Is there a resurrection in your future? In your near future?
Often concerned Christians complain about the pagan background of Easter, and such practices as Easter eggs, bunny rabbits, and all the signs of spring. Pagan religions in many countries have celebrated spring and the new life that it represents. Fall and spring festivals celebrate the cycle of life as we know it. I believe there is something very appropriate in placing the Christian celebration of the resurrection at the time of the spring, and I am even pretty happy with some of the pagan connections.
Christian easter both reaffirms and transforms the idea generally behind spring festivals. (I’m not trying to make a connection with any particular festival here; I’m just looking at spring festivals in general.) We celebrate on the one hand that God does renew things on a regular basis. There may be valleys in our lives, but there are also mountaintops, and if we’re traveling with God, we know that the mountaintops will follow the valleys without fail. For every trial there’s a potential victory. We live in a world of death, but at the same time a world of life.
As Christians we often look down on those pagan religions that emphasize fertility. Stories of sexual orgies and perversions help foster that attitude. But the elements of excess and perversion are just that–a perversion of something that God made and that God said was good. Human sexuality and reproduction are to be celebrated. Why? Because they provide us with the best example of God’s life giving power placed in our own hands. The passion of a husband for his wife, or a wife for her husband and the response of one to the other provide the greatest metaphor of God’s passion for his people and our response to him. It is not that sex is dirty without the metaphor; it is God’s gift of life and of passion. Try reading Song of Solomon as a love story. Don’t worry about any spirituality; just read it as passionate poetry and enjoy it. It is that passion that represents God’s desire to commune with you, to be intimate with you, and to renew your life.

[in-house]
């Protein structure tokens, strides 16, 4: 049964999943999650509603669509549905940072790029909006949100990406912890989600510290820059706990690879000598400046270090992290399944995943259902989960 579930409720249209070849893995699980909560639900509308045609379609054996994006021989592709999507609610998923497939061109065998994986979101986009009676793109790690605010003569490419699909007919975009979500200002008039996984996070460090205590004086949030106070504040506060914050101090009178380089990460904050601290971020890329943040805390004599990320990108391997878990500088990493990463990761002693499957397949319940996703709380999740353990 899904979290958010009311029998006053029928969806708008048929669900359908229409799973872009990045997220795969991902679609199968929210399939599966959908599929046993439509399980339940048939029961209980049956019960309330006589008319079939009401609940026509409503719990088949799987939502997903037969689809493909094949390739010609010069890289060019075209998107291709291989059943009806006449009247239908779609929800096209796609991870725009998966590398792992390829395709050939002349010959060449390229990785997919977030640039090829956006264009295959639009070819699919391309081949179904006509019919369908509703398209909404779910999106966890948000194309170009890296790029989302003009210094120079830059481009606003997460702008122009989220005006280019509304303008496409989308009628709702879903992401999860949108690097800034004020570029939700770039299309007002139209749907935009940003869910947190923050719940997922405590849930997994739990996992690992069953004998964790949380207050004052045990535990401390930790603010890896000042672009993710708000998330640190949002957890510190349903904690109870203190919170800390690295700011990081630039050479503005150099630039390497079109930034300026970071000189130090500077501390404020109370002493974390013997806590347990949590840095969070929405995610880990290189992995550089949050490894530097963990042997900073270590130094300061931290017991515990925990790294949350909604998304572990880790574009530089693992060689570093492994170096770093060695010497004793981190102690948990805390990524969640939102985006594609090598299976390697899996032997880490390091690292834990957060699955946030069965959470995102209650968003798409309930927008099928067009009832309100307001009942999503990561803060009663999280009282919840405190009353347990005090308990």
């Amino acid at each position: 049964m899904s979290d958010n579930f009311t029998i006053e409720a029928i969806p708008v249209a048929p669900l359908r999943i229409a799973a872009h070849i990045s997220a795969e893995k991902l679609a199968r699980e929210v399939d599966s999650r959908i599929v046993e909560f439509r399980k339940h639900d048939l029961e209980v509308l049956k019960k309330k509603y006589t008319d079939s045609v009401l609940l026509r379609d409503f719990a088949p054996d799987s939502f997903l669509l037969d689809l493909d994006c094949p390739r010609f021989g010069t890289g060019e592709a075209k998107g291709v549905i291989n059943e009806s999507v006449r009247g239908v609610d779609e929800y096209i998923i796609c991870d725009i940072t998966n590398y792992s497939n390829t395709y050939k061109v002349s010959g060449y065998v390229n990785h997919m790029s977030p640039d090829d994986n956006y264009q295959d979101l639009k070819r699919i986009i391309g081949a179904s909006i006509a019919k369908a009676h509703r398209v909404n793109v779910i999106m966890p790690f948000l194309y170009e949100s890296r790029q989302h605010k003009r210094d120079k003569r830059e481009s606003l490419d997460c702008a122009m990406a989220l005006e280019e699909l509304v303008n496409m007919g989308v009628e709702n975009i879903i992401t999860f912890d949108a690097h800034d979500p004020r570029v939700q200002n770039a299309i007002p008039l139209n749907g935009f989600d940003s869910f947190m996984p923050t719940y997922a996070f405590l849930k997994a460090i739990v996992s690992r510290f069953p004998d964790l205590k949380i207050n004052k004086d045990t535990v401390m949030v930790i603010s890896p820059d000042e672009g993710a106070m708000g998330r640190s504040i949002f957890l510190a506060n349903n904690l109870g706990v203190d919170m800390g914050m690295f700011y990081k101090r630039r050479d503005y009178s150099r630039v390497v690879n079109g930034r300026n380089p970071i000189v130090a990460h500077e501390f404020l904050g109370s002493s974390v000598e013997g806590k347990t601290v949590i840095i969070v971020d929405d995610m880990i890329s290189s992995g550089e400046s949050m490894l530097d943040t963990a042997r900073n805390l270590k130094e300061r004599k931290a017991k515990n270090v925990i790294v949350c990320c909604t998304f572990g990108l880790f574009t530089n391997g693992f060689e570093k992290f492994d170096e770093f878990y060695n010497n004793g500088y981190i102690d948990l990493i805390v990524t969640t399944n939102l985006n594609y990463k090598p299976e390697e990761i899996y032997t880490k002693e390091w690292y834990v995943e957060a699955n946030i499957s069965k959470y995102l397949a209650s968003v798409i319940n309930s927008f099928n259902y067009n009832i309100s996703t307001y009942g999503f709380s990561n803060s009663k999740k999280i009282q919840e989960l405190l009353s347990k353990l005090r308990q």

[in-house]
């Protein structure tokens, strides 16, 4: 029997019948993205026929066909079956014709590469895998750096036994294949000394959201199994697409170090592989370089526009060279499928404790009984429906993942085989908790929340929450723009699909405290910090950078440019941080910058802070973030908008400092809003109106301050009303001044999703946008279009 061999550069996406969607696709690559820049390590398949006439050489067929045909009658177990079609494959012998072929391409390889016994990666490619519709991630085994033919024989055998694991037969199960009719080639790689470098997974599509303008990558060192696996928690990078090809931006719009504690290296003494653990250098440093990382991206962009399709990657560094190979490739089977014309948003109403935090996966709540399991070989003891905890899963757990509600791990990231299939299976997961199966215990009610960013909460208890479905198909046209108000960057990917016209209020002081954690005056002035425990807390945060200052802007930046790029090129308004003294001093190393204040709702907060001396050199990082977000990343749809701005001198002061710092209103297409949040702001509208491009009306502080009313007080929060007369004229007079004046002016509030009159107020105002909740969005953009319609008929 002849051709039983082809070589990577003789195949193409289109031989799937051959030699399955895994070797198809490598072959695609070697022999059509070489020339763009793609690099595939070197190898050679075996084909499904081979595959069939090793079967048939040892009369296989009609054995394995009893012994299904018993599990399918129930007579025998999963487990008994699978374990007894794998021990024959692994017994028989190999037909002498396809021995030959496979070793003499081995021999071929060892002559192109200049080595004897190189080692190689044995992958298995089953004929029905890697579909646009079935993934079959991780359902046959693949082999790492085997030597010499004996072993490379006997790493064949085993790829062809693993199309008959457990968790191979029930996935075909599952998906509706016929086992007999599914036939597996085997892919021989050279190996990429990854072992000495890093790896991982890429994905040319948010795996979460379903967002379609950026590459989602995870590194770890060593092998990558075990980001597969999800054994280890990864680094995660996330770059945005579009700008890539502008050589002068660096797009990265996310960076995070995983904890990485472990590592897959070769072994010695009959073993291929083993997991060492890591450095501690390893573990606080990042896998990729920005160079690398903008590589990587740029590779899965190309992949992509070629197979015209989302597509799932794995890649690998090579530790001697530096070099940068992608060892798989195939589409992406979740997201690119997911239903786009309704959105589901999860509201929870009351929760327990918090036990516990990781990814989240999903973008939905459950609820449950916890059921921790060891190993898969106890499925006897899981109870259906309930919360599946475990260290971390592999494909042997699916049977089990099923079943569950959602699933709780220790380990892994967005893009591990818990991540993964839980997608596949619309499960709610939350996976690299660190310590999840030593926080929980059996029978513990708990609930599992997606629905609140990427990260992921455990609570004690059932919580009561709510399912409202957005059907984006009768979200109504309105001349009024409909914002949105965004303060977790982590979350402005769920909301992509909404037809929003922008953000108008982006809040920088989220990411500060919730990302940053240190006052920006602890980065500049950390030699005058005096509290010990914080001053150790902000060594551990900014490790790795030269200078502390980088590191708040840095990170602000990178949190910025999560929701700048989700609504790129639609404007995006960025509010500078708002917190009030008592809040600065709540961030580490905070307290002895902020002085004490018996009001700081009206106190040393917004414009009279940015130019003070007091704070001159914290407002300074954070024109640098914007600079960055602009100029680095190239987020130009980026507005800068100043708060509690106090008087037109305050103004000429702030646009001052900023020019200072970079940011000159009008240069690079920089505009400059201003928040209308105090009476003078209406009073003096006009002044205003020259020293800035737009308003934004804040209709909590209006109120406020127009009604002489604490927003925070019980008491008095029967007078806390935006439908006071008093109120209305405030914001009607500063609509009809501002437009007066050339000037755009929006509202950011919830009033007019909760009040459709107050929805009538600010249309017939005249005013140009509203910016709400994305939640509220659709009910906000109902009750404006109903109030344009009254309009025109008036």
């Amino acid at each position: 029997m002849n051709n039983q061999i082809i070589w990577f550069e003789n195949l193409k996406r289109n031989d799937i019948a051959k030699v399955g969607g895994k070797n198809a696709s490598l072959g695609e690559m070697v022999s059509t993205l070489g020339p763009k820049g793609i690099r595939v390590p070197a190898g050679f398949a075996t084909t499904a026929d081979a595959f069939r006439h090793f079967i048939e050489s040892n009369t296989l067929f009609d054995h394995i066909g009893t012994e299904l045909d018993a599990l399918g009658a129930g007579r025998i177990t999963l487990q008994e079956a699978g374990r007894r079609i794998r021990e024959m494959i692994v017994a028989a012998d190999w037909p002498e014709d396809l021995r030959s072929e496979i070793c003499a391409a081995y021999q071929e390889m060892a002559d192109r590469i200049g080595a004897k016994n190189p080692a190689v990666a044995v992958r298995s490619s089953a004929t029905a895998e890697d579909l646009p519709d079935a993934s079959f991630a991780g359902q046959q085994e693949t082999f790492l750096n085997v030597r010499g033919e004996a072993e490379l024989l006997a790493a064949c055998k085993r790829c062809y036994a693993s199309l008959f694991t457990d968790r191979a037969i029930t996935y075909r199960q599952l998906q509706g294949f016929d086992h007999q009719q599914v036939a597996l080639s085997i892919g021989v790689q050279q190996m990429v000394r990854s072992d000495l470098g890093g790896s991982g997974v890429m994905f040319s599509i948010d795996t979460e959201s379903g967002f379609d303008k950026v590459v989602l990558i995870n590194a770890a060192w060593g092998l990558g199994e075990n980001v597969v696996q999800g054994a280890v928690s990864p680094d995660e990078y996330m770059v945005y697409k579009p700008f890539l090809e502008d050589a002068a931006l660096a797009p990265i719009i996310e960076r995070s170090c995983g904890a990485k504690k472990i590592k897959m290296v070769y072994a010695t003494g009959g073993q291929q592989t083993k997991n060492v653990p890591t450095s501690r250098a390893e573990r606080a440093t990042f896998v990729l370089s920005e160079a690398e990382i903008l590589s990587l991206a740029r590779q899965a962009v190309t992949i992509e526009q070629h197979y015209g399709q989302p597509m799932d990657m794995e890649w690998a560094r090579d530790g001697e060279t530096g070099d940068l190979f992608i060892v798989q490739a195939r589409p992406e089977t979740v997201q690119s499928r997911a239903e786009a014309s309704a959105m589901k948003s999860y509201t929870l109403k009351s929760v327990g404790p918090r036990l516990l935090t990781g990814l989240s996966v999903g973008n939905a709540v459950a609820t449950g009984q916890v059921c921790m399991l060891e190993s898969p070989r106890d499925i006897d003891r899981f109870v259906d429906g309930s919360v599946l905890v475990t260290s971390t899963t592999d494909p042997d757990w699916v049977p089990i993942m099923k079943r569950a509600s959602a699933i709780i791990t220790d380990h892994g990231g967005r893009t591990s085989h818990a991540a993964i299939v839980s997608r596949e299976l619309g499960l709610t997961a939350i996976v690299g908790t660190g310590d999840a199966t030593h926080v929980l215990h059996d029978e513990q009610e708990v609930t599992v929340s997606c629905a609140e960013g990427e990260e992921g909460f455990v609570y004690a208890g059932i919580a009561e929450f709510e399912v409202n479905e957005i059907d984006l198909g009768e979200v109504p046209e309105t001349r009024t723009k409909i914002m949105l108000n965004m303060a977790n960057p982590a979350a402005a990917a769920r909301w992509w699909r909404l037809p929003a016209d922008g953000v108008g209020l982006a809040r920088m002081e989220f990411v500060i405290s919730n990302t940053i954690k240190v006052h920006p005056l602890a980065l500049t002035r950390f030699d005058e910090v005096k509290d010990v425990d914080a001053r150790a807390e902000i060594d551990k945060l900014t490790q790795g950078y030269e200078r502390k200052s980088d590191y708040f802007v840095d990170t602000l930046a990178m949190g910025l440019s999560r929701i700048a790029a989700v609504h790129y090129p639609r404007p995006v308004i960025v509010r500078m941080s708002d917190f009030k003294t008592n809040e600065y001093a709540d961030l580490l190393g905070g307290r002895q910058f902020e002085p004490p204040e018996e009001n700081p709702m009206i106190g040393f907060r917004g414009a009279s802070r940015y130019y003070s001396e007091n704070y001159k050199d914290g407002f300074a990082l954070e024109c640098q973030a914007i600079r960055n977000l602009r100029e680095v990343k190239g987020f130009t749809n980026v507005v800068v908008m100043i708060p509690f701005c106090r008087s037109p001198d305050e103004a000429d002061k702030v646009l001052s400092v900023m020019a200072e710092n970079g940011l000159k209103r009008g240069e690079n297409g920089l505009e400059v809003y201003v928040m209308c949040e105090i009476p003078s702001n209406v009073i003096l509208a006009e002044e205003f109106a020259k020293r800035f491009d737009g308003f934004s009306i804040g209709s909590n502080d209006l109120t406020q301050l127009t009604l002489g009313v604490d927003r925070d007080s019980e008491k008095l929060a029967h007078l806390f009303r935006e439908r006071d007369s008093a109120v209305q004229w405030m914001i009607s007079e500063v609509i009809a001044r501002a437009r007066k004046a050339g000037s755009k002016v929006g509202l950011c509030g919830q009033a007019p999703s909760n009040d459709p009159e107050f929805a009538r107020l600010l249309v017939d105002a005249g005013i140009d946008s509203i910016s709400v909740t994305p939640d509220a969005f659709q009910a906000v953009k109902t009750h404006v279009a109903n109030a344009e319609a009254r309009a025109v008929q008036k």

At the same time the resurrection transforms the whole idea of a spring festival. In many ancient religions there was an endless cycle of celebrations or commemorations of the changing of the seasons with no expectation that humanity was going anywhere. The resurrection transforms that. We are not in an endless cycle; God has a plan! We’re going somewhere. That’s the central message of Easter. We cannot have Easter without first going through Good Friday. The trial came first. But the cross would be a symbol of death if it was not followed by Easter. The resurrection breaks the cycle and brings life.
So enjoy the cute fluffy bunnies, and eat the chocolate easter eggs. There’s a resurrection in your future!